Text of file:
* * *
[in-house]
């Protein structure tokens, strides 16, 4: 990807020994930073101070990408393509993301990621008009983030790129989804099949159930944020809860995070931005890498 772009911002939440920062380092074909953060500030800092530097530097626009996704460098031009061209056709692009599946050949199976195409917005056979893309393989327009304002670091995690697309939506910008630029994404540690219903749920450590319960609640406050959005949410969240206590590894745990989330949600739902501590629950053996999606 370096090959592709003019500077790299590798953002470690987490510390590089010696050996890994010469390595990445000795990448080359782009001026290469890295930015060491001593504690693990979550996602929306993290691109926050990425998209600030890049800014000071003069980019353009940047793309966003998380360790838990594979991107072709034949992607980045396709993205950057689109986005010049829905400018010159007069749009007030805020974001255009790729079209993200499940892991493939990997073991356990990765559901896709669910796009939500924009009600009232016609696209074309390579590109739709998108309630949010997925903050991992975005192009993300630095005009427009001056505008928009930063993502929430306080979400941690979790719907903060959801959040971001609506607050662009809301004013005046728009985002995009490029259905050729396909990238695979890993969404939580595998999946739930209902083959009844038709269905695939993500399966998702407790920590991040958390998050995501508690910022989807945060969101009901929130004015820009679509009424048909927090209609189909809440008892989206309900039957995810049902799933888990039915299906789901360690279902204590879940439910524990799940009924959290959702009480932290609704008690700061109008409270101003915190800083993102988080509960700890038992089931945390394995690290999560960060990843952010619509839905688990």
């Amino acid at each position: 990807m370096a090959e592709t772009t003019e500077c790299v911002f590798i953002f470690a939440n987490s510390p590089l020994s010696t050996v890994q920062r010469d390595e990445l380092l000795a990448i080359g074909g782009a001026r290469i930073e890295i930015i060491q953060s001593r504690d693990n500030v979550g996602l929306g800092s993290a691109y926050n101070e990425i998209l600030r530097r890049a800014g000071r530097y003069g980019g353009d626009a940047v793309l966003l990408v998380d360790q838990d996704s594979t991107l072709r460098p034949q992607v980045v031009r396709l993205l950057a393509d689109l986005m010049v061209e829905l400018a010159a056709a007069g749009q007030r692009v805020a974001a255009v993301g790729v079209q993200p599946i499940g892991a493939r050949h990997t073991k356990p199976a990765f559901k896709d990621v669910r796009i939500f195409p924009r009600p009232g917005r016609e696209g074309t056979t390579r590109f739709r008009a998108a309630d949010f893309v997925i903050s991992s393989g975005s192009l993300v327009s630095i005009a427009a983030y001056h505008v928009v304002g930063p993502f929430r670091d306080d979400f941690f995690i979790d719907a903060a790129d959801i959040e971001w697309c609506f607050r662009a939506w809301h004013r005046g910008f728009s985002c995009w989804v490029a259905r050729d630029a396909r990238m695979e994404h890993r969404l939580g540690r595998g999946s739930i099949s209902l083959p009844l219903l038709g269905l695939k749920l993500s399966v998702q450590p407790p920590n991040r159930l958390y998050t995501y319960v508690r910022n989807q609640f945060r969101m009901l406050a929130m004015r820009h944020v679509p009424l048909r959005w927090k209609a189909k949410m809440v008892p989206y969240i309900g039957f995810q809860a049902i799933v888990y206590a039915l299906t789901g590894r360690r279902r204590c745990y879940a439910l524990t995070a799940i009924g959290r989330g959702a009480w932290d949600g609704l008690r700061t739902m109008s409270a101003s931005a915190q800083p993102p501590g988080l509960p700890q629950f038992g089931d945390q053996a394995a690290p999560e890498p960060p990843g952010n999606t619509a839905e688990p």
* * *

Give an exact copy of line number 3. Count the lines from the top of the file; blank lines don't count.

């Amino acid at each position: 990807m370096a090959e592709t772009t003019e500077c790299v911002f590798i953002f470690a939440n987490s510390p590089l020994s010696t050996v890994q920062r010469d390595e990445l380092l000795a990448i080359g074909g782009a001026r290469i930073e890295i930015i060491q953060s001593r504690d693990n500030v979550g996602l929306g800092s993290a691109y926050n101070e990425i998209l600030r530097r890049a800014g000071r530097y003069g980019g353009d626009a940047v793309l966003l990408v998380d360790q838990d996704s594979t991107l072709r460098p034949q992607v980045v031009r396709l993205l950057a393509d689109l986005m010049v061209e829905l400018a010159a056709a007069g749009q007030r692009v805020a974001a255009v993301g790729v079209q993200p599946i499940g892991a493939r050949h990997t073991k356990p199976a990765f559901k896709d990621v669910r796009i939500f195409p924009r009600p009232g917005r016609e696209g074309t056979t390579r590109f739709r008009a998108a309630d949010f893309v997925i903050s991992s393989g975005s192009l993300v327009s630095i005009a427009a983030y001056h505008v928009v304002g930063p993502f929430r670091d306080d979400f941690f995690i979790d719907a903060a790129d959801i959040e971001w697309c609506f607050r662009a939506w809301h004013r005046g910008f728009s985002c995009w989804v490029a259905r050729d630029a396909r990238m695979e994404h890993r969404l939580g540690r595998g999946s739930i099949s209902l083959p009844l219903l038709g269905l695939k749920l993500s399966v998702q450590p407790p920590n991040r159930l958390y998050t995501y319960v508690r910022n989807q609640f945060r969101m009901l406050a929130m004015r820009h944020v679509p009424l048909r959005w927090k209609a189909k949410m809440v008892p989206y969240i309900g039957f995810q809860a049902i799933v888990y206590a039915l299906t789901g590894r360690r279902r204590c745990y879940a439910l524990t995070a799940i009924g959290r989330g959702a009480w932290d949600g609704l008690r700061t739902m109008s409270a101003s931005a915190q800083p993102p501590g988080l509960p700890q629950f038992g089931d945390q053996a394995a690290p999560e890498p960060p990843g952010n999606t619509a839905e688990p």